Yep, add this to the already billions of posts about the iPhone. Though this might be a just a bit different from what you’ve grown use to seeing after the release of Apple’s latest gizmo “that will change the way we____.” Forget that it is exactly what was promised, that it really works the way all of the ads and podcasts said it would. Forget that it still needs some additions like text and a card slot. By the way, the real reason the iPhone is so huge is, like the iPod, it’s dead freakin’ sexy! Which is one of the reasons I think it may be a secret to world peace.

Let me set the stage here. I was working the below mentioned Conclave on the weekend of the iPhone’s release. (More on ‘clave in another post.) One of our attendees, Tom Webster of Edison Media Research and  blogger at The Infinite Dial, decided he would hop in line and pick up an iPhone. Now, Tom is a well respected and insightful thought leader in the world of research and communications. Some of the studies put forth by him and Edison have literally changed the face of radio broadcasting. He’s also a great guy. So when he walks into a room there should be no shortage of people talking to him. However, put an iPhone in this guy’s hand and you’d think he was walking into a dog show wearing a meat sport coat. All of us were crowded around his phone oohing and aahing, laughing and talking. It was like we were this great big group of long-time friends.

So here’s my idea. We secure a couple thousand iPhones and start doling them out to select leaders of the gazillion of warring factions in the middle east. Think of it…hundreds of people from all cultures and religions crowded around touching the screen. Christian and Muslim, Shi’ite and Sunni happily flipping the pages of the music on iTunes, e-mailing their friends and zooming in and out on photos. The next thing you know suicide bombings cease, troops go home, cities are rebuilt, peace breaks out, and the price of gas sinks to a buck. C’mon, it could work…

Okay, probably not. But my point is this, the iPhone is about buzz and the way it makes people react. It’s another one of those things that creates such interest that gadget freaks and non-techies alike join in. This is just plain old fashioned good marketing. The topic of interest is made so compelling it brings people together. So if we can create a well thought out plan that unifies us around something that is just popular perhaps we should do the same thing for something that is important.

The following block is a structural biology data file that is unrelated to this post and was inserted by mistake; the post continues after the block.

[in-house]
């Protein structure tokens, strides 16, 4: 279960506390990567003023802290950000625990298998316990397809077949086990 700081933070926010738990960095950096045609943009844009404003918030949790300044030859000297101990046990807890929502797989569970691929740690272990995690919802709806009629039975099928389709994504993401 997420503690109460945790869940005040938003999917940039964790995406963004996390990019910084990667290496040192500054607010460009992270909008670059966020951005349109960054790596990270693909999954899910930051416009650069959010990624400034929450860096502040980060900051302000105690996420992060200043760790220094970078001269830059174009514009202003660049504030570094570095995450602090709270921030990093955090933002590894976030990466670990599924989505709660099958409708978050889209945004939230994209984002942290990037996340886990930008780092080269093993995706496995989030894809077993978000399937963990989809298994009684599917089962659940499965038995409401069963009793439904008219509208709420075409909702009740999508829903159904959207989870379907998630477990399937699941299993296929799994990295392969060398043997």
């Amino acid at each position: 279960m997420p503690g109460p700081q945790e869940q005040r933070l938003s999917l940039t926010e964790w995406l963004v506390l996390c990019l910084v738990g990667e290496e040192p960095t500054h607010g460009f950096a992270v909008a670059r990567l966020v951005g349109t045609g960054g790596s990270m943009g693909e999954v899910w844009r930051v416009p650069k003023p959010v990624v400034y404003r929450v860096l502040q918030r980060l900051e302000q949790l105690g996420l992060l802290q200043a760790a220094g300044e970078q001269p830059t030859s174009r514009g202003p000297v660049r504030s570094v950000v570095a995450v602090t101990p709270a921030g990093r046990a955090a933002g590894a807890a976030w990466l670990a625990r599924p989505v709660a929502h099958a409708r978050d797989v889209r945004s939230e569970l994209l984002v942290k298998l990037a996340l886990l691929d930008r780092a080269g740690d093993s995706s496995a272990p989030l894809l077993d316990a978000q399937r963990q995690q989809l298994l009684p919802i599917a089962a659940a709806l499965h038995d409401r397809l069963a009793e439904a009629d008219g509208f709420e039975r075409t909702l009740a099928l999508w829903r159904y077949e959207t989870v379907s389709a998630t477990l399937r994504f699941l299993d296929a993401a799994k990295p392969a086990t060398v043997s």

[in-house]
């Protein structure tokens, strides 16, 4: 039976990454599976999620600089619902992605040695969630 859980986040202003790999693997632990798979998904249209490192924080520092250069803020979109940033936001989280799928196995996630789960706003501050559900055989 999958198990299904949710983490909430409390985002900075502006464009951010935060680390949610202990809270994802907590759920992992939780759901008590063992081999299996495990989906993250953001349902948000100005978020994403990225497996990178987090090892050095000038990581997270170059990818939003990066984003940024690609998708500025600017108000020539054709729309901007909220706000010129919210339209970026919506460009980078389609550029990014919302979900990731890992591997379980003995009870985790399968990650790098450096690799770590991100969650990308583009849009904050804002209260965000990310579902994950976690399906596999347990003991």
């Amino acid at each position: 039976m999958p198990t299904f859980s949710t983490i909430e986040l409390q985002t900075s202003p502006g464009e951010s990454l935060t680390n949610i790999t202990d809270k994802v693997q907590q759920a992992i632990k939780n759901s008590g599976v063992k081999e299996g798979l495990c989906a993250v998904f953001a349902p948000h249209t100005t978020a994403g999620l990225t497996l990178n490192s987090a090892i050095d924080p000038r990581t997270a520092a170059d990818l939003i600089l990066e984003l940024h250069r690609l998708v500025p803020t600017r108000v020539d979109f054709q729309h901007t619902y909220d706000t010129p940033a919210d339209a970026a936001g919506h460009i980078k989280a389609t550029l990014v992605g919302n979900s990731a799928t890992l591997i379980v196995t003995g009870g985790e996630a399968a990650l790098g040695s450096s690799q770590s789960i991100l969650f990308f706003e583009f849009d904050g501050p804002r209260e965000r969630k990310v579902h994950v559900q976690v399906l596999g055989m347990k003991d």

Ravin’ to be Conclavin’

I should make it clear here that, I’m a "recovering" broadcaster! That means I love radio and enjoy working in the business. So, though I’m spending more and more time in marketing and new media, you’ll probably see lots of posts about radio. In the words of Popeye, "I yam what I yam!"  I enjoy the heck out of "doing" radio.

With that said this weekend I’ll be spending all my time at the annual Conclave Learning Conference being held on Minneapolis this weekend. This is a conference put on for broadcasters from around the country and it is one of the few gatherings where it’s not all schmoozing. There’s actual learning going on. Yes, it’s true, radio people getting together to learn how to communicate better, not only on the radio but through new media as well.

Anyway, for the past 3 months I’ve had the distinct pleasure of doing some project work with Tom Kay and the others at the Conclave office and on the Board of Directors as another great event has been put together. I should point out that I’ve been going to, working with, and presenting at the Conclave for years but, this is the first time I’ve  been part of th nuts and bolts

Over the course of the weekend I’ll do my best to post some pictures and comments here so check back if you want to see what’s happening with radio in the Land of 10,000 Lakes (Actually there’s many more but they can’t keep updating the license plates.)

A word of explanation…

How we communicate with each other personally and how business
communicates with it’s customers changes rapidly. New channels that provide
information sprout up daily, if not hourly. Sometimes we react with enthusiasm,
or disbelief, or fear. And sometimes we react with full on panic at the

In the words of Chip Diller, portrayed by a very young Kevin Bacon, in Animal House,
“Remain Calm! All is well.”

That is the premise of what this blog is all about. I get to be a calmer,
more rational, and, sorry to say, older Chip Diller. (And, definitely less of a
full on horse’s ass.) With years of experience in communication, marketing, and
talent development as a radio broadcaster I’m always fascinated by new ways of
communicating with our “audiences.” Whether that audience is your son or
daughter or your customer, I’ll do my best to address the good and bad of
everything from TV, to radio, cell phones, the internet, new media, and
In short, I’m a bit of a geek so it’ll be a lot of fun getting into some
of the new technology, dissecting new systems of marketing, and meeting some of
the real bright minds behind some of it. The bottom line for me though, is no
matter what we think of the way we do it we must, above all, “remain”

I hope you’ll join in….(Say, is that a pledge pin?)